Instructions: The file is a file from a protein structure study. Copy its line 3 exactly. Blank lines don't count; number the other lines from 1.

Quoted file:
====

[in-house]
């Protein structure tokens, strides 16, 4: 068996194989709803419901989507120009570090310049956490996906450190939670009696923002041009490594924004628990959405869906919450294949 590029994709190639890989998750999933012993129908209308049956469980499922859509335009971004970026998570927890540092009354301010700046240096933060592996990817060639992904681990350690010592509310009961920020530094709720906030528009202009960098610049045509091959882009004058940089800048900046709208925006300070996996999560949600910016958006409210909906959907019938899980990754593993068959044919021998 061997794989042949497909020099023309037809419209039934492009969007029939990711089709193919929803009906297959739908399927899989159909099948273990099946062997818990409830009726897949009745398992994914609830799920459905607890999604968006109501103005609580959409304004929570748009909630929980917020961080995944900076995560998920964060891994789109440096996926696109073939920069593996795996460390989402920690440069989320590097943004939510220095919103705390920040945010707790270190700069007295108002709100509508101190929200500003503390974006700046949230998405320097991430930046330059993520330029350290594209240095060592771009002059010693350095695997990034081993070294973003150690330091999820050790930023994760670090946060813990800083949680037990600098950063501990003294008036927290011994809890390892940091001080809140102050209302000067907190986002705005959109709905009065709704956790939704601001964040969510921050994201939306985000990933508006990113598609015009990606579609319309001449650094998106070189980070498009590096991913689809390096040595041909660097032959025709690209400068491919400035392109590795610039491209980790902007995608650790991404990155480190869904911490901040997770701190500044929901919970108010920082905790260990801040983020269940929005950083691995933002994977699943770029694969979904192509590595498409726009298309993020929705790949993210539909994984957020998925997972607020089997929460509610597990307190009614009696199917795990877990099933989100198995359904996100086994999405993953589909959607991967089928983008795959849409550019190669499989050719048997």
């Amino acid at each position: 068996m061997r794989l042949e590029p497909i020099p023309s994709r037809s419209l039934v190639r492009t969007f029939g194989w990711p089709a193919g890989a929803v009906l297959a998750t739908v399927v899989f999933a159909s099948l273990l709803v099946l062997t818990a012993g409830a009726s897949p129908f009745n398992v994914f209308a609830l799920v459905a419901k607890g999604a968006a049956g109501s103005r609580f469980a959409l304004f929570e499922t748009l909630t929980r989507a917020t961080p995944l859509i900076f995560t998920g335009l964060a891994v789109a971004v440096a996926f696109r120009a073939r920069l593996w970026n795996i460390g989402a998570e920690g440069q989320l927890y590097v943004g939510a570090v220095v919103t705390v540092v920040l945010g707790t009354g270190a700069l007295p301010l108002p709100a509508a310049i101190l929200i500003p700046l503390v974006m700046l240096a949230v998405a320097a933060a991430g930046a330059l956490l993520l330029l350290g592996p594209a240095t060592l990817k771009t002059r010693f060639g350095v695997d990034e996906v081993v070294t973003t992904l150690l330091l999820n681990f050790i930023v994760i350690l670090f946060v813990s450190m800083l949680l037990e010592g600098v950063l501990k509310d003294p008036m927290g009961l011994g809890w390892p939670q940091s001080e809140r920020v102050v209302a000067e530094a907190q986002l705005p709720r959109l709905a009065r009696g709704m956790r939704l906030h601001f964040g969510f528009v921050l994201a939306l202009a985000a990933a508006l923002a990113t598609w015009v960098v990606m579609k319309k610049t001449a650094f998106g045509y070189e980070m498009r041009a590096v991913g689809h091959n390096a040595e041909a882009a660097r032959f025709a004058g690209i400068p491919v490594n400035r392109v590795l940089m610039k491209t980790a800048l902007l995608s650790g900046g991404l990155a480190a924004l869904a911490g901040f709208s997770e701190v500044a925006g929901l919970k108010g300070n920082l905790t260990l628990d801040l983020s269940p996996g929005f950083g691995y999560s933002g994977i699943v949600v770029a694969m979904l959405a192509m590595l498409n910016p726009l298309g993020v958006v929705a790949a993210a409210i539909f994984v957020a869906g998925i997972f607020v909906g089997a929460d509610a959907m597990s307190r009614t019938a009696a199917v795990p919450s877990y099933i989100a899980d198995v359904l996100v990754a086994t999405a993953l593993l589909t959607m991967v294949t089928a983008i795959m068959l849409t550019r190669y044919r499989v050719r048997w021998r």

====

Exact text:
């Amino acid at each position: 068996m061997r794989l042949e590029p497909i020099p023309s994709r037809s419209l039934v190639r492009t969007f029939g194989w990711p089709a193919g890989a929803v009906l297959a998750t739908v399927v899989f999933a159909s099948l273990l709803v099946l062997t818990a012993g409830a009726s897949p129908f009745n398992v994914f209308a609830l799920v459905a419901k607890g999604a968006a049956g109501s103005r609580f469980a959409l304004f929570e499922t748009l909630t929980r989507a917020t961080p995944l859509i900076f995560t998920g335009l964060a891994v789109a971004v440096a996926f696109r120009a073939r920069l593996w970026n795996i460390g989402a998570e920690g440069q989320l927890y590097v943004g939510a570090v220095v919103t705390v540092v920040l945010g707790t009354g270190a700069l007295p301010l108002p709100a509508a310049i101190l929200i500003p700046l503390v974006m700046l240096a949230v998405a320097a933060a991430g930046a330059l956490l993520l330029l350290g592996p594209a240095t060592l990817k771009t002059r010693f060639g350095v695997d990034e996906v081993v070294t973003t992904l150690l330091l999820n681990f050790i930023v994760i350690l670090f946060v813990s450190m800083l949680l037990e010592g600098v950063l501990k509310d003294p008036m927290g009961l011994g809890w390892p939670q940091s001080e809140r920020v102050v209302a000067e530094a907190q986002l705005p709720r959109l709905a009065r009696g709704m956790r939704l906030h601001f964040g969510f528009v921050l994201a939306l202009a985000a990933a508006l923002a990113t598609w015009v960098v990606m579609k319309k610049t001449a650094f998106g045509y070189e980070m498009r041009a590096v991913g689809h091959n390096a040595e041909a882009a660097r032959f025709a004058g690209i400068p491919v490594n400035r392109v590795l940089m610039k491209t980790a800048l902007l995608s650790g900046g991404l990155a480190a924004l869904a911490g901040f709208s997770e701190v500044a925006g929901l919970k108010g300070n920082l905790t260990l628990d801040l983020s269940p996996g929005f950083g691995y999560s933002g994977i699943v949600v770029a694969m979904l959405a192509m590595l498409n910016p726009l298309g993020v958006v929705a790949a993210a409210i539909f994984v957020a869906g998925i997972f607020v909906g089997a929460d509610a959907m597990s307190r009614t019938a009696a199917v795990p919450s877990y099933i989100a899980d198995v359904l996100v990754a086994t999405a993953l593993l589909t959607m991967v294949t089928a983008i795959m068959l849409t550019r190669y044919r499989v050719r048997w021998r």